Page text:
World Cup football and Bhakti-yoga
By Chandrashekhara acharya dasa/Cyril Wohrer
France scored. I yelled, “Yes!”
My favorite team was now leading 1-0 against Belgium in the World Cup semi-finals. Why was I excited, though? I asked myself, “Why are you getting riled up? You’re not your body, remember? You’re not French. Therefore what’s the big deal about France winning?”
Many of us like to watch professional sports, and every four years, at around this time, some (if not many) devotees watch World Cup football. While watching the games, we tell ourselves in the back of our minds, “There are better things you could be doing with your time.” And yet we continue watching, hoping to remember Krishna while doing so. In fact, the question is this: Is World Cup football compatible with Krishna consciousness?”
Here, I share six points that will enable the reader to broaden his or her vision regarding the relationship (if any) that exists between watching the World Cup and bhakti-yoga.
Nationalism is a temporary designation; therefore rooting for “x” or “y” national team makes no sense.
While we can say that rooting for one’s national team is natural, the number one lesson of the Bhagavad-Gita is that we are not our physical bodies. Our bodies are French, Belgium, British, Croatian, etc… But we, as souls inhabiting these bodies, have nothing to do with any national identity. Krishna says in the Gītā (15.7) that we are His eternal parts and parcels, and the Caitanya Caritamrita (Madhya 20.108) further defines our ontological identity as eternal servants of the Lord. Therefore the show of loyalty towards a given country’s national football team makes no sense because such loyalty entails showing allegiance towards a temporary, or false, identity. When we further add the factor of reincarnation into this equation, a comical scenario can well be a reality: in one life, I can be situated in a French body, rooting for the French team, while in my next incarnation I may be in a Croatian body, rooting for Croatia. Not very intelligent.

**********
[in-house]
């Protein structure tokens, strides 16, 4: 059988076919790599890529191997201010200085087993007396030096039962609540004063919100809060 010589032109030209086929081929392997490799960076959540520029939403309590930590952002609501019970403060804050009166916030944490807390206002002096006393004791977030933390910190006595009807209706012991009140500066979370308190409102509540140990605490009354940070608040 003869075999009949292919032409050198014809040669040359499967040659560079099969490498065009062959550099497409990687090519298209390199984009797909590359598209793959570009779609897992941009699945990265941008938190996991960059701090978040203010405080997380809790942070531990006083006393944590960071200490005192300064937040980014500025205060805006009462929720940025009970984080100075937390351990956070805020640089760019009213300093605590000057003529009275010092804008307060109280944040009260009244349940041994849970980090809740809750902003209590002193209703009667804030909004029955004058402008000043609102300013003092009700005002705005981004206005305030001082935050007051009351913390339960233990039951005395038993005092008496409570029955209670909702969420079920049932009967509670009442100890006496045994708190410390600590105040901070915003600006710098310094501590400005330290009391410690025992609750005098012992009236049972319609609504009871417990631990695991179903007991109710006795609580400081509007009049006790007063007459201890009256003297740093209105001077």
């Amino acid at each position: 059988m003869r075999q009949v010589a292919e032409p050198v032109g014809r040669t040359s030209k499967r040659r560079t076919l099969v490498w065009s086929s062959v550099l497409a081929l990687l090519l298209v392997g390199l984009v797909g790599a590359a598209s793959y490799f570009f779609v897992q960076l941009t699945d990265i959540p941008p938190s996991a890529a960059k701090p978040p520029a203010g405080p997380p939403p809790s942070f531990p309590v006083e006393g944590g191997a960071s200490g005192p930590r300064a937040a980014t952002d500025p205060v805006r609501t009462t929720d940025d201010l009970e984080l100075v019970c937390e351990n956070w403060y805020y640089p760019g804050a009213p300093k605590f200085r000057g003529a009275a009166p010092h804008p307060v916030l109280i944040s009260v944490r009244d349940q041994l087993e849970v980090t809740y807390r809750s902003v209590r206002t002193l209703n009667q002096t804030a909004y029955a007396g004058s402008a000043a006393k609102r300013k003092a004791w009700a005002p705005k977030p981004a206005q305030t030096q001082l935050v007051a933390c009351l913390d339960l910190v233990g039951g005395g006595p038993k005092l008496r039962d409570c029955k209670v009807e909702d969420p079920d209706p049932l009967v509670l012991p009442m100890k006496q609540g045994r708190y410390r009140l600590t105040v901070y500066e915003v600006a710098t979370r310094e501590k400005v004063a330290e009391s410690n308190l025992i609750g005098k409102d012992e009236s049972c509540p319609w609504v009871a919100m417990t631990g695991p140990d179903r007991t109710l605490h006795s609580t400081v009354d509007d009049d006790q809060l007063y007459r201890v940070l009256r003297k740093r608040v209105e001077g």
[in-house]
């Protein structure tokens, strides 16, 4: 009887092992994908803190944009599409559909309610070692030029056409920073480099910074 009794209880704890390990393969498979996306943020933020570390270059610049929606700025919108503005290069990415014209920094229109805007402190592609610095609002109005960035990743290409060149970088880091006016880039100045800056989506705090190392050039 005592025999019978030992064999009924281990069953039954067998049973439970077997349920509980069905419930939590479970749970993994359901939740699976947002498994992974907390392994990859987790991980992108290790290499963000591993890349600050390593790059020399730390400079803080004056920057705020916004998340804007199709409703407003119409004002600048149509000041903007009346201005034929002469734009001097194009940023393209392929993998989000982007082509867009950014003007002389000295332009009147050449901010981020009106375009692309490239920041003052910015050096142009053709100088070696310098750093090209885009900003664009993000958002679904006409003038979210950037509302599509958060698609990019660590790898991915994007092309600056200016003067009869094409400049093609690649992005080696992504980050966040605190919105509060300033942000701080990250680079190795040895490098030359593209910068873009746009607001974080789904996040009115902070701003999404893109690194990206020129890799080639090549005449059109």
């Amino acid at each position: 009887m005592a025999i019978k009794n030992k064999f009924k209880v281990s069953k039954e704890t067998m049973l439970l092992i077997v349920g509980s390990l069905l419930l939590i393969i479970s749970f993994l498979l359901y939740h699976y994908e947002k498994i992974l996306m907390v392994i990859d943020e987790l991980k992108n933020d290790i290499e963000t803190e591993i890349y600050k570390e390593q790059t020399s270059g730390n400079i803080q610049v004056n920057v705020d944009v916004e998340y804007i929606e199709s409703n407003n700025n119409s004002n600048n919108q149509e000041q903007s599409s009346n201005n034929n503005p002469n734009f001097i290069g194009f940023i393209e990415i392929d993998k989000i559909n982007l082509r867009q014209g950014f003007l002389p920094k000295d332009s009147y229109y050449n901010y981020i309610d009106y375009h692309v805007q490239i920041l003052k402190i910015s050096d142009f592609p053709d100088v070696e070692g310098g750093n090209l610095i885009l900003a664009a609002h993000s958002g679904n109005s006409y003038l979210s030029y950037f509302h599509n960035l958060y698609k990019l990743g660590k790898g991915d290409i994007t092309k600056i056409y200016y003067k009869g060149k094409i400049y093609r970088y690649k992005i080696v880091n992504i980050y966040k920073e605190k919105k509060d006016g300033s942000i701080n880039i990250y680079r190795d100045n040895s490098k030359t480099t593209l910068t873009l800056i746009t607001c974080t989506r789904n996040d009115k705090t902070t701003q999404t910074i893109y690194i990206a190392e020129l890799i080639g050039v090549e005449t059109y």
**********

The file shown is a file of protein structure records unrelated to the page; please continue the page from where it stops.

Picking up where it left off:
2) For every World Cup winner, there’s a loser.
Look at the faces of the players when each football match ends. While members of one team jump up and down, laughing and smiling from ear to ear — their fans roaring from the top of their voices, the losing team players, on the other hand, are down on their knees, their sweaty faces hiding in the palms of their hands — their fans watching in disbelief, tears gliding down on the national flags painted on their cheeks. The fact is that in the material world, win-win situations are rare, if not non-existent. A devotee feels sad watching the sorrow of the losing players and their fans. A symptom of a devotee is that he is sad to see the suffering of others. Watching the losing players and fans anguishing after a dramatic loss is painful to witness.
3) Everyone loses, even the World Cup winners